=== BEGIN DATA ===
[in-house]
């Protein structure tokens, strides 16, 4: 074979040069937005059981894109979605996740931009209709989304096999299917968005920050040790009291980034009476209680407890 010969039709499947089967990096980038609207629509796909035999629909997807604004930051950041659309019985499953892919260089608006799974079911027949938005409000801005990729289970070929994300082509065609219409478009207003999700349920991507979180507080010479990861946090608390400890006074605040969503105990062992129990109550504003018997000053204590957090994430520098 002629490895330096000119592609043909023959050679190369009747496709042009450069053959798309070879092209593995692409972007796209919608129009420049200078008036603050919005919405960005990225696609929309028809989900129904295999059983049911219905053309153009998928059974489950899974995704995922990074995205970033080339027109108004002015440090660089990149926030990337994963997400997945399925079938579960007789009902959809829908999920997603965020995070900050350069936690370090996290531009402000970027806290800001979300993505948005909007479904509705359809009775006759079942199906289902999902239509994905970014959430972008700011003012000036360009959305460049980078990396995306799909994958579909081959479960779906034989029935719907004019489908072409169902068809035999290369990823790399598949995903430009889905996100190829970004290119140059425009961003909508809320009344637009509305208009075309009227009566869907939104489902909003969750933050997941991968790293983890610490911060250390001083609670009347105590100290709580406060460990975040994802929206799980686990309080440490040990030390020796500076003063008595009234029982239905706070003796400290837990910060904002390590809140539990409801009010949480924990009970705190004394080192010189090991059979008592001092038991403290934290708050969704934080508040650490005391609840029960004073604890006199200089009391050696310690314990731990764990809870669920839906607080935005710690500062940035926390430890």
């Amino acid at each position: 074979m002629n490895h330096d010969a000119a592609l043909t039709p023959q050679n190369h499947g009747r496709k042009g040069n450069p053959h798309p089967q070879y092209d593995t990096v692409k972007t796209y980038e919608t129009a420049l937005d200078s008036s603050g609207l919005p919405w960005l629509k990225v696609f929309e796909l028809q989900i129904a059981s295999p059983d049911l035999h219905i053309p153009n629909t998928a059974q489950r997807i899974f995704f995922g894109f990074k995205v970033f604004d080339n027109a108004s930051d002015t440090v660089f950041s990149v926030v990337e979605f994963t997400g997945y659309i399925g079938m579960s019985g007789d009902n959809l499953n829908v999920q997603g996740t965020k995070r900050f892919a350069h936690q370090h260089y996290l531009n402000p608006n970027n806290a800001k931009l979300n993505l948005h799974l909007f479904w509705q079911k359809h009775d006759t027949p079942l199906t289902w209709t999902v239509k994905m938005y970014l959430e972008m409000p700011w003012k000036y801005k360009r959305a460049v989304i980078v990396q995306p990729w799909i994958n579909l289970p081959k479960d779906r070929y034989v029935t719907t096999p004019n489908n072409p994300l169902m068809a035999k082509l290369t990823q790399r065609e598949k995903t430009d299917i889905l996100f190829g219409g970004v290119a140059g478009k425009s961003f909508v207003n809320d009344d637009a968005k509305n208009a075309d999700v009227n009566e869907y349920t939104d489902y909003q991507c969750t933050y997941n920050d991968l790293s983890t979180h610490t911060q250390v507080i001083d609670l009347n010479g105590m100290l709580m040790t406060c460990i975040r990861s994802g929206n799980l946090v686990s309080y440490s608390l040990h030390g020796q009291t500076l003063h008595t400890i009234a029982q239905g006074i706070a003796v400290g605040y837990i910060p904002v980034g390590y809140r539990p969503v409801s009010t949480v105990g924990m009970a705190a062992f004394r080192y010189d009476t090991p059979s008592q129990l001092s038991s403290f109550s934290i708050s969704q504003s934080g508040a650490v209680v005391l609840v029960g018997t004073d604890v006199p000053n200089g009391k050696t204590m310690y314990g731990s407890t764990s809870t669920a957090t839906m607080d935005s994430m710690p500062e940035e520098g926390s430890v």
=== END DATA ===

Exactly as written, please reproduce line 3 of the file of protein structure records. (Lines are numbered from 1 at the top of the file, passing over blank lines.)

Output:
């Amino acid at each position: 074979m002629n490895h330096d010969a000119a592609l043909t039709p023959q050679n190369h499947g009747r496709k042009g040069n450069p053959h798309p089967q070879y092209d593995t990096v692409k972007t796209y980038e919608t129009a420049l937005d200078s008036s603050g609207l919005p919405w960005l629509k990225v696609f929309e796909l028809q989900i129904a059981s295999p059983d049911l035999h219905i053309p153009n629909t998928a059974q489950r997807i899974f995704f995922g894109f990074k995205v970033f604004d080339n027109a108004s930051d002015t440090v660089f950041s990149v926030v990337e979605f994963t997400g997945y659309i399925g079938m579960s019985g007789d009902n959809l499953n829908v999920q997603g996740t965020k995070r900050f892919a350069h936690q370090h260089y996290l531009n402000p608006n970027n806290a800001k931009l979300n993505l948005h799974l909007f479904w509705q079911k359809h009775d006759t027949p079942l199906t289902w209709t999902v239509k994905m938005y970014l959430e972008m409000p700011w003012k000036y801005k360009r959305a460049v989304i980078v990396q995306p990729w799909i994958n579909l289970p081959k479960d779906r070929y034989v029935t719907t096999p004019n489908n072409p994300l169902m068809a035999k082509l290369t990823q790399r065609e598949k995903t430009d299917i889905l996100f190829g219409g970004v290119a140059g478009k425009s961003f909508v207003n809320d009344d637009a968005k509305n208009a075309d999700v009227n009566e869907y349920t939104d489902y909003q991507c969750t933050y997941n920050d991968l790293s983890t979180h610490t911060q250390v507080i001083d609670l009347n010479g105590m100290l709580m040790t406060c460990i975040r990861s994802g929206n799980l946090v686990s309080y440490s608390l040990h030390g020796q009291t500076l003063h008595t400890i009234a029982q239905g006074i706070a003796v400290g605040y837990i910060p904002v980034g390590y809140r539990p969503v409801s009010t949480v105990g924990m009970a705190a062992f004394r080192y010189d009476t090991p059979s008592q129990l001092s038991s403290f109550s934290i708050s969704q504003s934080g508040a650490v209680v005391l609840v029960g018997t004073d604890v006199p000053n200089g009391k050696t204590m310690y314990g731990s407890t764990s809870t669920a957090t839906m607080d935005s994430m710690p500062e940035e520098g926390s430890v």